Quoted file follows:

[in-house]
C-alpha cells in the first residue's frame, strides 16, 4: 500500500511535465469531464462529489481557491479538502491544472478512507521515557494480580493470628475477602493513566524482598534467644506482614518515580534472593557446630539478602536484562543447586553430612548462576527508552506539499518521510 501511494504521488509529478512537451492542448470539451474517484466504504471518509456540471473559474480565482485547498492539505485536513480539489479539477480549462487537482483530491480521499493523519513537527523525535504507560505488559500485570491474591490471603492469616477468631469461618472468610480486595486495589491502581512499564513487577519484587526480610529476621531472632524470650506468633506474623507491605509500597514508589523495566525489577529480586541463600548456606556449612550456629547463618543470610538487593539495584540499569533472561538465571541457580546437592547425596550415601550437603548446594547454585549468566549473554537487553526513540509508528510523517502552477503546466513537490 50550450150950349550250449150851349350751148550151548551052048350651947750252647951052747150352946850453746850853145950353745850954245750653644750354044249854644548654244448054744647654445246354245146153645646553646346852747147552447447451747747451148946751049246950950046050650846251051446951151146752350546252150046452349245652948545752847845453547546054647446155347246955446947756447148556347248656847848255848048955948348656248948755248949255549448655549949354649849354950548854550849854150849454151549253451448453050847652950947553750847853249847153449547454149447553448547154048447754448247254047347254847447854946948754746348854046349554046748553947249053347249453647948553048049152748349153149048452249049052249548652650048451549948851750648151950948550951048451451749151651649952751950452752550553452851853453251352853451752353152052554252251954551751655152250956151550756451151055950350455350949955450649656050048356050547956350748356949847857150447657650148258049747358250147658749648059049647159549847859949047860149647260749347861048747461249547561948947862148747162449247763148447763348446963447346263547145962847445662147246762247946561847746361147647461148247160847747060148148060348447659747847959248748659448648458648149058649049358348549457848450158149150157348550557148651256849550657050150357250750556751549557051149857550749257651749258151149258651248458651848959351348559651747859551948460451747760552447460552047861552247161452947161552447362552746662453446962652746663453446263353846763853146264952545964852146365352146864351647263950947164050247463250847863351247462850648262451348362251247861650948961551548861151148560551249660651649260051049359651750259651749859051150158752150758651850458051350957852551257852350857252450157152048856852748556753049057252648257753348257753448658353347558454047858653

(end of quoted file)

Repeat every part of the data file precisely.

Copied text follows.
[in-house]
C-alpha cells in the first residue's frame, strides 16, 4: 500500500511535465469531464462529489481557491479538502491544472478512507521515557494480580493470628475477602493513566524482598534467644506482614518515580534472593557446630539478602536484562543447586553430612548462576527508552506539499518521510 501511494504521488509529478512537451492542448470539451474517484466504504471518509456540471473559474480565482485547498492539505485536513480539489479539477480549462487537482483530491480521499493523519513537527523525535504507560505488559500485570491474591490471603492469616477468631469461618472468610480486595486495589491502581512499564513487577519484587526480610529476621531472632524470650506468633506474623507491605509500597514508589523495566525489577529480586541463600548456606556449612550456629547463618543470610538487593539495584540499569533472561538465571541457580546437592547425596550415601550437603548446594547454585549468566549473554537487553526513540509508528510523517502552477503546466513537490 50550450150950349550250449150851349350751148550151548551052048350651947750252647951052747150352946850453746850853145950353745850954245750653644750354044249854644548654244448054744647654445246354245146153645646553646346852747147552447447451747747451148946751049246950950046050650846251051446951151146752350546252150046452349245652948545752847845453547546054647446155347246955446947756447148556347248656847848255848048955948348656248948755248949255549448655549949354649849354950548854550849854150849454151549253451448453050847652950947553750847853249847153449547454149447553448547154048447754448247254047347254847447854946948754746348854046349554046748553947249053347249453647948553048049152748349153149048452249049052249548652650048451549948851750648151950948550951048451451749151651649952751950452752550553452851853453251352853451752353152052554252251954551751655152250956151550756451151055950350455350949955450649656050048356050547956350748356949847857150447657650148258049747358250147658749648059049647159549847859949047860149647260749347861048747461249547561948947862148747162449247763148447763348446963447346263547145962847445662147246762247946561847746361147647461148247160847747060148148060348447659747847959248748659448648458648149058649049358348549457848450158149150157348550557148651256849550657050150357250750556751549557051149857550749257651749258151149258651248458651848959351348559651747859551948460451747760552447460552047861552247161452947161552447362552746662453446962652746663453446263353846763853146264952545964852146365352146864351647263950947164050247463250847863351247462850648262451348362251247861650948961551548861151148560551249660651649260051049359651750259651749859051150158752150758651850458051350957852551257852350857252450157152048856852748556753049057252648257753348257753448658353347558454047858653